Today's News & Commentary — February 12

Published February 12th, 2015 -  - 02.12.157


A continuing labor dispute between members of the International Longshore and Warehouse Union and shipowners continues to cause delays at West Coast seaports, the New York Times reports. Employees and management offer different explanations for the delays. The union says that the owners are deliberately worsening congestion at the ports to gain advantage at the bargaining table. Shipowners have limited night-shift activities and reduced nighttime payroll. The shipowners say that workers are deliberately slowing their work. The Wall Street Journal reports that terminal operators at the port will suspend the loading and unloading of vessels for four days.

The New York Times reports that Halliburton plans to lay off about 7 percent of its workforce. The company says the cuts are in response to falling oil prices. Oil workers continue to strike in Houston, Politico reports. The United Steelworkers made a proposal to Shell Oil to remove contractors and adequately staff facilities to ensure safe operations. The union is still waiting for a response.

In Kansas, Governor Brownback has rescinded a former Governor Sebelius’s order prohibiting employment discrimination on the basis of sexual orientation and gender identity, the New York Times reports.  Mr. Brownback says that Ms. Sebelius acted unilaterally and that legislators should not approve any expansion of anti-discrimination laws.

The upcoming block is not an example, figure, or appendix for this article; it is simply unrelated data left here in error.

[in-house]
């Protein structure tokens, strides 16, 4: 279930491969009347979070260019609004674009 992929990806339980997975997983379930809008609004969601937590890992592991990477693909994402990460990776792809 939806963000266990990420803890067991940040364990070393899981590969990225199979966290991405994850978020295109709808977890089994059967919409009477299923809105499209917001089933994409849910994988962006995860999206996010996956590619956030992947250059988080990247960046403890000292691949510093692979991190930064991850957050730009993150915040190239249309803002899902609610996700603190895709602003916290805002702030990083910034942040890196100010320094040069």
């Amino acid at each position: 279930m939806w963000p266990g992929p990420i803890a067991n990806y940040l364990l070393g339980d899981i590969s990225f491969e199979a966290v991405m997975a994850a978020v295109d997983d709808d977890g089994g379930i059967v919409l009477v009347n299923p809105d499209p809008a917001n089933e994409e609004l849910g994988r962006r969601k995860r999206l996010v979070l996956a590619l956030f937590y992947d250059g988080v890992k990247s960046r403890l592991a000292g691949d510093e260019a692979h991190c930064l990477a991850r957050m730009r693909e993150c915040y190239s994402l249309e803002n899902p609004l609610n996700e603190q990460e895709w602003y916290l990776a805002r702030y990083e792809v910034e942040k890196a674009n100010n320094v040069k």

In an op-ed in the Los Angeles Times, Scott Martelle describes the efforts of several members of the Republican Party to nullify new National Labor Relations Board regulations. The regulations, passed last year, would speed up the union election process and bar legal challenges before employees have an opportunity to vote.

In another Los Angeles Times op-ed, Michael McGough explores lower court’s applications of the Supreme Court’s ruling in Hosanna-Tabor Evangelical Lutheran Church and School v. EEOC, a case in which the Court found a “ministerial exception” to employment discrimination laws. For example, a Cincinnati federal appeals court ruled in favor of employer InterVarsity Christian Fellowship, who fired an employee whose marriage had collapsed.

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